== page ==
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UK Armed Forces: Wales’s Contribution

Part of Special Educational Needs: Isle of Wight – in Westminster Hall at 4:42 pm on 25th February 2020.

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Photo of Fay Jones Fay Jones Conservative, Brecon and Radnorshire 4:42 pm, 25th February 2020

I absolutely agree with my right hon. Friend. I know that discussions are ongoing between the UK Government and the Welsh Government, and I am very optimistic that a way forward can, and must, be found.

Despite their admirable pride in being Welsh, none of our regular infantry units is permanently based in Wales. The 1st The Queen’s Dragoon Guards is based at Robertson barracks, in Norwich in Norfolk. That barracks is scheduled for closure in 2031, which may present an opportunity to bring one of our regiments home to Wales—I know that my constituents in Brecon and Radnorshire would welcome it with open arms. I am confident that the Prime Minister’s major security and defence review will seek to embolden and expand the armed forces presence in Wales. The most significant review for decades will no doubt further commit the UK to NATO’s 2% of GDP spending target. The significance of that target and its impact on spending in Wales cannot be overstated.

With an evolving and complex international security situation, it has never been more appropriate to have the Welsh warriors take a leading role in promoting the UK’s defence and forging policy priorities. Later this year, the Royal Welsh will be conducting joint training exercises with the US, Canada and France, our NATO allies. In testing geopolitical times, that regiment will be underscoring its determination to strengthen the UK’s bond to the alliance. The 1st The Queen’s Dragoon Guards will be conducting pre-deployment training for operations in Mali, where it will hold the crucial role of supporting the significant peacekeeping effort in that country—a strategic priority for the UK’s interests in the region. The Welsh Guards will be deployed to Kenya and Belize later this year, as well as taking part in the Queen’s birthday parade in the spring. That international outlook should reassure us all regarding the UK’s position as a global security leader.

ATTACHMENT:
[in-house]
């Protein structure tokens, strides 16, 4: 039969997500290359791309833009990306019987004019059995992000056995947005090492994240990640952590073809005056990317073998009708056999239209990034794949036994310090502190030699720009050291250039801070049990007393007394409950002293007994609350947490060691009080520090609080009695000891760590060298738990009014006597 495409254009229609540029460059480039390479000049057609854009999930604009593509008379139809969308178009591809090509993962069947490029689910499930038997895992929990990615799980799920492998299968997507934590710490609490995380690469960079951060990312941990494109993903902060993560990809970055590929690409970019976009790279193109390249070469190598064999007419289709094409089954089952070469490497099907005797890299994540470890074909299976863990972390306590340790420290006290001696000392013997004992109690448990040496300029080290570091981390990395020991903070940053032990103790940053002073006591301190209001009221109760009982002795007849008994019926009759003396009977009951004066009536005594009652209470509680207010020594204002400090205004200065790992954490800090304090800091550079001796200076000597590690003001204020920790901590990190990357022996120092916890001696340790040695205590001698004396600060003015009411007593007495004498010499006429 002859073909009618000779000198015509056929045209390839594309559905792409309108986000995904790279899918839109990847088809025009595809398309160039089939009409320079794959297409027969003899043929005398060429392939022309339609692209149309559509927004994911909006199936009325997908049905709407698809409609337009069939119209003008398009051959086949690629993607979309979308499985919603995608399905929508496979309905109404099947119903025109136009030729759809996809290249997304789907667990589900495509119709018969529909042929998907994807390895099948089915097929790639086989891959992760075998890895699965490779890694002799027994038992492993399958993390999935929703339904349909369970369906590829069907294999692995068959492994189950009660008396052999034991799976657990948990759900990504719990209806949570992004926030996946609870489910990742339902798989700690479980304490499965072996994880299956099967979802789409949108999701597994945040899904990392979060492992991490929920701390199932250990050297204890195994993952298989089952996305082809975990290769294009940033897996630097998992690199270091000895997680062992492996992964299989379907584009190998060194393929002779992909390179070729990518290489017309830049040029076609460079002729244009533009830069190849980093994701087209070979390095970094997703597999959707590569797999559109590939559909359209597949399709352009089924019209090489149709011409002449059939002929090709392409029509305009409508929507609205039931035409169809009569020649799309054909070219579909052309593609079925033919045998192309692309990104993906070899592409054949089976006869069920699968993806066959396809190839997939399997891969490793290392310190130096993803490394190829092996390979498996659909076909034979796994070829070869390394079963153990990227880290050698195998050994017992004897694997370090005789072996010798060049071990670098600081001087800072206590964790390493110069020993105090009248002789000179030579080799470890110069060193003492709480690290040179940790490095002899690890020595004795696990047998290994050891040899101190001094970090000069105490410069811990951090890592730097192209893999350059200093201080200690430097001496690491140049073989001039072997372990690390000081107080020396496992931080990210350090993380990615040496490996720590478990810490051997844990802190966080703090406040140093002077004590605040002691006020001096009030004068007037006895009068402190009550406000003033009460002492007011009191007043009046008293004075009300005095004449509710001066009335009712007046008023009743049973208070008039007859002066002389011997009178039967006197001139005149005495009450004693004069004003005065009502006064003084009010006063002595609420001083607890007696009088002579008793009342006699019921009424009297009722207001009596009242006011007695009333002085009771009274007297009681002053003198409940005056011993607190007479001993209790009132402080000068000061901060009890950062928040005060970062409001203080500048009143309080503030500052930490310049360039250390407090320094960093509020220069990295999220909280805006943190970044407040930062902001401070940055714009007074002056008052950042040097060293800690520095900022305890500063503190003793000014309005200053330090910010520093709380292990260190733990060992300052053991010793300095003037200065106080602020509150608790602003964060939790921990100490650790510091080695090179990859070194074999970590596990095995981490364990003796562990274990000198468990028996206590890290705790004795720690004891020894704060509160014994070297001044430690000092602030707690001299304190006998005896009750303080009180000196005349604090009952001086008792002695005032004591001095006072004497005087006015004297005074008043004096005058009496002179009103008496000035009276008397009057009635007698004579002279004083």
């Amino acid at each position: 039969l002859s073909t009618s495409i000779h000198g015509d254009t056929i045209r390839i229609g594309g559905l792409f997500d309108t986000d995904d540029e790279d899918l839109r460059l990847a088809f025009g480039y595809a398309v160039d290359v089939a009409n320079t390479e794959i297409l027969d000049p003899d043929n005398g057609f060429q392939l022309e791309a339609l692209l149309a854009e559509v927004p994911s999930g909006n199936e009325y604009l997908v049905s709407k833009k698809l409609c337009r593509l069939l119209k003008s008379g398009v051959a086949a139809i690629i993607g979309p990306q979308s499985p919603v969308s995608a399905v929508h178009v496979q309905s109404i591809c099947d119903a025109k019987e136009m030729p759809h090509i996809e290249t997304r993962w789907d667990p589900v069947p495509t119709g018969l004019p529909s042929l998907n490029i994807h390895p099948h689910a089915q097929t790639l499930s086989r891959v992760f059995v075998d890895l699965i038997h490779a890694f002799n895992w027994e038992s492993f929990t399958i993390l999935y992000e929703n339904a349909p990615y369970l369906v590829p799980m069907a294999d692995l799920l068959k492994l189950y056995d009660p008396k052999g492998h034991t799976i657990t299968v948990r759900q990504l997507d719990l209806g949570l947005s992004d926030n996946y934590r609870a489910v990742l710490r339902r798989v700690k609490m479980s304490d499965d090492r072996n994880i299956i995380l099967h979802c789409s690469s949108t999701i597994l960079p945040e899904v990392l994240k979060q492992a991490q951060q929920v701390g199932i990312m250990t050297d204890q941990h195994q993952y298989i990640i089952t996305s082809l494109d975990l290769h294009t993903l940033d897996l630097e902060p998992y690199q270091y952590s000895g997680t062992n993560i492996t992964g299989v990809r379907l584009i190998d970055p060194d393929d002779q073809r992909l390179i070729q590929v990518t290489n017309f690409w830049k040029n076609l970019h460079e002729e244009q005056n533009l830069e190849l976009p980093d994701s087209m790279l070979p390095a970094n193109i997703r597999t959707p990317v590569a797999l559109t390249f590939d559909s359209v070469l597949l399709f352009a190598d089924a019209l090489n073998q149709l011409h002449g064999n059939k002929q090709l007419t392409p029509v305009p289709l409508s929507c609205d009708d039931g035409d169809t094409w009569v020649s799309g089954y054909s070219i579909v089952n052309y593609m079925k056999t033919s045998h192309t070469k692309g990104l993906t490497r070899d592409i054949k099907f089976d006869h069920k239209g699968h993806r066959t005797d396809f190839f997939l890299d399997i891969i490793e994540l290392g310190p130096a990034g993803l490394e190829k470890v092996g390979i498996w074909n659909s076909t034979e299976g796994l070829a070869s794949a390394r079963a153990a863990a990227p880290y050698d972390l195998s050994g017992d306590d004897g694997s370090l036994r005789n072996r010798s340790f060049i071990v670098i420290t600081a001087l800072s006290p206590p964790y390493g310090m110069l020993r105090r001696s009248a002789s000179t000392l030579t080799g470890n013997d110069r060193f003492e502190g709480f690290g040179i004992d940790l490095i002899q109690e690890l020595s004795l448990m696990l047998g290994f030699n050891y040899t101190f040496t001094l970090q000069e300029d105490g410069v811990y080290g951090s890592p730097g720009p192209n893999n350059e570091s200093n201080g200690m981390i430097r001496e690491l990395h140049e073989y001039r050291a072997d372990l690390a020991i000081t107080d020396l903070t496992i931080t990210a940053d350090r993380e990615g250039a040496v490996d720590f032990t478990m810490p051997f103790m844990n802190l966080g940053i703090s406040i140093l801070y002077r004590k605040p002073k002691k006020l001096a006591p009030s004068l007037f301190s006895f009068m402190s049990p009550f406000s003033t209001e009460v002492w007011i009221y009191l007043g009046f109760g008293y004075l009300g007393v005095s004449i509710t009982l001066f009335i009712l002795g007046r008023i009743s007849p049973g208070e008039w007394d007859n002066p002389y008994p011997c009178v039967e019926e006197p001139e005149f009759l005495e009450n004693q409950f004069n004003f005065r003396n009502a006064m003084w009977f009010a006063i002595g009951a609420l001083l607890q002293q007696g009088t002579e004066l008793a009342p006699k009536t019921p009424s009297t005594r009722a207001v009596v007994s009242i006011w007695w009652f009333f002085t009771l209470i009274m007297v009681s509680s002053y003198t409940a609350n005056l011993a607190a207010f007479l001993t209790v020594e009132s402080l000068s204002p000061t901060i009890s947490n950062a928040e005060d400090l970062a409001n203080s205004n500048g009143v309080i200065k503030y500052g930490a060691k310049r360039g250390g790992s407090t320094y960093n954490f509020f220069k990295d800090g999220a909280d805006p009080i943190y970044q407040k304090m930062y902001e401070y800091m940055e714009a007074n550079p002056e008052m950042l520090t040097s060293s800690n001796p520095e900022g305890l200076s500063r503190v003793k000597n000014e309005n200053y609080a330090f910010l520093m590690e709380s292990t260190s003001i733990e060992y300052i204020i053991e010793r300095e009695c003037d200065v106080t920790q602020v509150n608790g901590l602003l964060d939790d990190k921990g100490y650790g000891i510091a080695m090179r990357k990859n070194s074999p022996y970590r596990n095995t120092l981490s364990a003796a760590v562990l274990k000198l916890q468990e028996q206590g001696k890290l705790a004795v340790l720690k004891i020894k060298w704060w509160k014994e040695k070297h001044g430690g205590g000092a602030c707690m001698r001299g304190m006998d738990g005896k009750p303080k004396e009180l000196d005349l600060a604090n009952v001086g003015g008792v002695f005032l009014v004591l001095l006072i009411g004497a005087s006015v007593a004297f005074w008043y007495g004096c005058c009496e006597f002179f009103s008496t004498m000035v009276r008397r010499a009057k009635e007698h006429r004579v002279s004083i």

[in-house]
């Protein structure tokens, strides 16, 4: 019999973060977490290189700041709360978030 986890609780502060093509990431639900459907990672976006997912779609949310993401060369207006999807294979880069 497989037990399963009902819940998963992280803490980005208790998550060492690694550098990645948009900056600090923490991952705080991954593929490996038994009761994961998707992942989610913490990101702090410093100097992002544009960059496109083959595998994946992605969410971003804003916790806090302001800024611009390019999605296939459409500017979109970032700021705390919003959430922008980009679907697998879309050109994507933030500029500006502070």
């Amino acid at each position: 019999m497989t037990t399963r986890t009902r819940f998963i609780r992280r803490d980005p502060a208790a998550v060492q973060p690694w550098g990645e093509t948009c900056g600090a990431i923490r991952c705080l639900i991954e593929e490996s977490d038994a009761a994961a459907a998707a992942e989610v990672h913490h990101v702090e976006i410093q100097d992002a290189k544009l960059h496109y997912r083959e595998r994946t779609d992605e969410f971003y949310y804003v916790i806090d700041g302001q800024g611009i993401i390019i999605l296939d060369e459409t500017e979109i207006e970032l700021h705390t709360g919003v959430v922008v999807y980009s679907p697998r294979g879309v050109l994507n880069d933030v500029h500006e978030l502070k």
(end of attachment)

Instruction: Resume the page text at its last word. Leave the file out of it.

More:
The Welsh regiments have a brave history matched by few, and a future as bright as any, and it now falls to us all to ensure that our commitment to those regiments matches their commitment to supporting the UK’s armed forces. As many generations before them have done, sons—and now daughters—with the red dragon on their arm will assume their place representing the very best of Wales and the very best of our Union.